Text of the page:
News / Europe

Ukraine Protesters Stage First Mass Rally of 2014

Anti-government protesters attend a rally at Independence Square in Kyiv, Jan. 12, 2014. Anti-government protesters attend a rally at Independence Square in Kyiv, Jan. 12, 2014.
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Anti-government protesters attend a rally at Independence Square in Kyiv, Jan. 12, 2014.
Anti-government protesters attend a rally at Independence Square in Kyiv, Jan. 12, 2014.
Reuters
— At least 50,000 opponents of Ukraine's President Viktor Yanukovych rallied in a central Kyiv square on Sunday, reviving the protest movement after a Christmas and New Year lull.

The mass rally in Independence Square was a continuation of street protests that erupted in November following Yanukovych's decision to abandon a free trade agreement with Europe in favor of closer cooperation with Russia.

Sunday's demonstration came a day after baton-wielding riot police tried to disperse protesters outside a Kyiv courthouse, sparking clashes in which at least ten people were injured.

“What are the next steps? We will fight... protest peacefully,” Vitaly Klitschko, an opposition leader and former heavyweight boxing champion, told the crowd which waved the blue-and-yellow national flags of Ukraine.

“Today the authorities use the militia as a weapon, silencing the people's mouths with batons,” he said, and repeated the opposition's call for early presidential elections.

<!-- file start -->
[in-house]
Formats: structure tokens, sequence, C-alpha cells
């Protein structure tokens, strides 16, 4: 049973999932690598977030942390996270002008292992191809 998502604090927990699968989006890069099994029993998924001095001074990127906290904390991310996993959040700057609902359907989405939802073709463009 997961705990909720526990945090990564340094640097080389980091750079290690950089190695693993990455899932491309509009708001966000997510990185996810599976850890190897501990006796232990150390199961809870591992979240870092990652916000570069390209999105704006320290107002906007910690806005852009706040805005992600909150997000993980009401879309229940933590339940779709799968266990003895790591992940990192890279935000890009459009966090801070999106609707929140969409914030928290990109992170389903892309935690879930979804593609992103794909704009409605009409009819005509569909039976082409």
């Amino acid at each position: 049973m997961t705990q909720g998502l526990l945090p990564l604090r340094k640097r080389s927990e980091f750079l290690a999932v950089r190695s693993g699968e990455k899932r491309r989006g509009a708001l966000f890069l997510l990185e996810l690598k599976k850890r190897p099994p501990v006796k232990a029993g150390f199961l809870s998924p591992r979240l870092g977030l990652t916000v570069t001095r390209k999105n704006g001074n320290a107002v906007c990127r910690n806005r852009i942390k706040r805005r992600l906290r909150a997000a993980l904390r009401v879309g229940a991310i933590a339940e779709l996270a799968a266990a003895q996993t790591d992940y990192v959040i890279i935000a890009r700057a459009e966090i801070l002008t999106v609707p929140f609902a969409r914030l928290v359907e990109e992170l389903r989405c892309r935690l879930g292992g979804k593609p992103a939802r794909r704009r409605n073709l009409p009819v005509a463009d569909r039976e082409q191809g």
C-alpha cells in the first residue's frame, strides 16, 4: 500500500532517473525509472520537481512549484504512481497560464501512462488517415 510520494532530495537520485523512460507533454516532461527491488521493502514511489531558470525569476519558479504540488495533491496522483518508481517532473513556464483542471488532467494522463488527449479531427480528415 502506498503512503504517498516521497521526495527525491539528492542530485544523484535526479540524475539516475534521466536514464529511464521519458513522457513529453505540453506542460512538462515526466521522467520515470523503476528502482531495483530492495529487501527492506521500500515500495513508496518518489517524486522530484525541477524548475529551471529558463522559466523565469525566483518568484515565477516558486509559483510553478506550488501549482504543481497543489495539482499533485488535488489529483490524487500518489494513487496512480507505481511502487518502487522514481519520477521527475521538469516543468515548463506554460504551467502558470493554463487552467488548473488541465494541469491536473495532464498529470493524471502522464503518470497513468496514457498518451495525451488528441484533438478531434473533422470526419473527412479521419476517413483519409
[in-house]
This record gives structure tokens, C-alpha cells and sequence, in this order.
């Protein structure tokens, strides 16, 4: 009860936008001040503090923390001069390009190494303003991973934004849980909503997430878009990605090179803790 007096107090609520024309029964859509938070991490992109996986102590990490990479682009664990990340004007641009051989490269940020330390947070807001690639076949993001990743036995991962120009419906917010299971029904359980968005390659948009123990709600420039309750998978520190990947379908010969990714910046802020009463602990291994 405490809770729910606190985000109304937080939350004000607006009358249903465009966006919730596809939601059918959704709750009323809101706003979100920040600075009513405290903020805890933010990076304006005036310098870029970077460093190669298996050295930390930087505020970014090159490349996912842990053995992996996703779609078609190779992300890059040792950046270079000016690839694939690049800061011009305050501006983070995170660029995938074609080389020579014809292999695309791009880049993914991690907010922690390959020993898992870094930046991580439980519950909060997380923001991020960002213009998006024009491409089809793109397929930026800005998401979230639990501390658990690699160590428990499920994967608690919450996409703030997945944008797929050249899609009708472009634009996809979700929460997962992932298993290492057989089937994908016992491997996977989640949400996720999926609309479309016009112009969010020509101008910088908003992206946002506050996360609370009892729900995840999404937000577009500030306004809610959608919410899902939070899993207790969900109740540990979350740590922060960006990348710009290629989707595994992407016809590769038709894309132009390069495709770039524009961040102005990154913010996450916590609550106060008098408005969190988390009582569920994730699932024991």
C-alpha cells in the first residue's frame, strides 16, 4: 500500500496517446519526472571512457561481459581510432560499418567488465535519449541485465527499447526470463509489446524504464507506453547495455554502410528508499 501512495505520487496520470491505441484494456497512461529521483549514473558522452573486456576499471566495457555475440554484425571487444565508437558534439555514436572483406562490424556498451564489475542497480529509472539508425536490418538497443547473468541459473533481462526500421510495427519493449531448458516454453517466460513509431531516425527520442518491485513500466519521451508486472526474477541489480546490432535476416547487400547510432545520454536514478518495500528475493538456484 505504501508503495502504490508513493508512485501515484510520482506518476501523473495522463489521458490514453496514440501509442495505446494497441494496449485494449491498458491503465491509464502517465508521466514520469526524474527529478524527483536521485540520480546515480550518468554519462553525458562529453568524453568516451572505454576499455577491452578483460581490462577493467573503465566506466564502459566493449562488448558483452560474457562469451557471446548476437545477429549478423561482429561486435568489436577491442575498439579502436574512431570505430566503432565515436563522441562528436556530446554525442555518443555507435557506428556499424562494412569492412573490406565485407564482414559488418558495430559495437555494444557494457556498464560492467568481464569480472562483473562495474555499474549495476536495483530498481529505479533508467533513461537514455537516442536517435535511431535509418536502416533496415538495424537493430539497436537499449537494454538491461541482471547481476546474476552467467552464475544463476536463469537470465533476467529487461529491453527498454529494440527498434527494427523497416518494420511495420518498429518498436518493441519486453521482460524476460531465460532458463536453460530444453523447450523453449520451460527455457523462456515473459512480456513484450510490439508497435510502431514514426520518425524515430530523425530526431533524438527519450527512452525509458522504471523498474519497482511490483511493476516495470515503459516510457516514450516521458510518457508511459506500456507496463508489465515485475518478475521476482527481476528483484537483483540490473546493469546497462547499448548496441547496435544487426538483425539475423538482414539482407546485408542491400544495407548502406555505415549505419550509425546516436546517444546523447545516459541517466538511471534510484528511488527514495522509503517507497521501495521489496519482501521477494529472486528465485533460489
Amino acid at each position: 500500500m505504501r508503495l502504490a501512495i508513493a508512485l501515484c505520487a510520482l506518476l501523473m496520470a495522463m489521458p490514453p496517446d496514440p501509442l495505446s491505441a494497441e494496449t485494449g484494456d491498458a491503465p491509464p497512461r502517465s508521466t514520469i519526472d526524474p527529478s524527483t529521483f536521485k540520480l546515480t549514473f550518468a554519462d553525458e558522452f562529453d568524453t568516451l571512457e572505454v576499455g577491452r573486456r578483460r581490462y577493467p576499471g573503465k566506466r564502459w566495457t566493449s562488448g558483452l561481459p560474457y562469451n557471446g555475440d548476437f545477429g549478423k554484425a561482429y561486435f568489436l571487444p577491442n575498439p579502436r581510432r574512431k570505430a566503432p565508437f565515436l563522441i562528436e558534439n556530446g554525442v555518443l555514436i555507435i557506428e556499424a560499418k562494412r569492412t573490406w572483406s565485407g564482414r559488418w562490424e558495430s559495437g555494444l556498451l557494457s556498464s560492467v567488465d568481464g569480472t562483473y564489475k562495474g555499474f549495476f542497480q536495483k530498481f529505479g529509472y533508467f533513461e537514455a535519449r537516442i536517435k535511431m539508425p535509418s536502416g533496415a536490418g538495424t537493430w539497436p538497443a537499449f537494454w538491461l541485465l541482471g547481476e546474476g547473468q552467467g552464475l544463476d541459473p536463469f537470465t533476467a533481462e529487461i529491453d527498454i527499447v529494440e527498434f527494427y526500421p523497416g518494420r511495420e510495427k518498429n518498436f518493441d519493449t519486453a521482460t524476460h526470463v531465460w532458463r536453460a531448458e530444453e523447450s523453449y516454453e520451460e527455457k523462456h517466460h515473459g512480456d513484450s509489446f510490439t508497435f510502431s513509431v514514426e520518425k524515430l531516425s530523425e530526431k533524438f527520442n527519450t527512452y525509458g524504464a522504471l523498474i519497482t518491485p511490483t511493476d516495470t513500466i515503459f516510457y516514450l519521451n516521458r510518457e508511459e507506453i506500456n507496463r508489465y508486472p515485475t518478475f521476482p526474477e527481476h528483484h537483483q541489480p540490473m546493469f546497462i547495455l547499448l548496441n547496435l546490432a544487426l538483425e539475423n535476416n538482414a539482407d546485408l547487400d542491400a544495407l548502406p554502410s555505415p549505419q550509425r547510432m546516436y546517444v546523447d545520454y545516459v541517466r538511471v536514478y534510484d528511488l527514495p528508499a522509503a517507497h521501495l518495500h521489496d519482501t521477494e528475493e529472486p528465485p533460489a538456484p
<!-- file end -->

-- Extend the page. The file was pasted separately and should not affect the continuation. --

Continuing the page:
Unless the vote is brought forward, a presidential race is not due until 2015.

Another opposition leader, Arseny Yatsenyuk, called on the West to impose sanctions against senior state officials, including Interior Minister Vitaly Zakharchenko, who, he said, had violated Ukraine's constitution by authorizing the use of force against the protesters.

The U.S. Senate Committee on Foreign Relations is due to hold a hearing on Ukraine on Jan. 15, according to the committee's website.

In November, Yanukovych's government walked away at the last minute from a deal tying Ukraine closer to the European Union and opted for closer ties with Kyiv's Soviet-era overlord Moscow.

The decision prompted street demonstrations opposing the decision and the movement quickly developed into an all-out protest against Yanukovych and his government.

The protest rallies attracted as many as 800,000 people at their height but the movement quietened over New Year and the Ukrainian Orthodox Christmas, which was celebrated on January 7.

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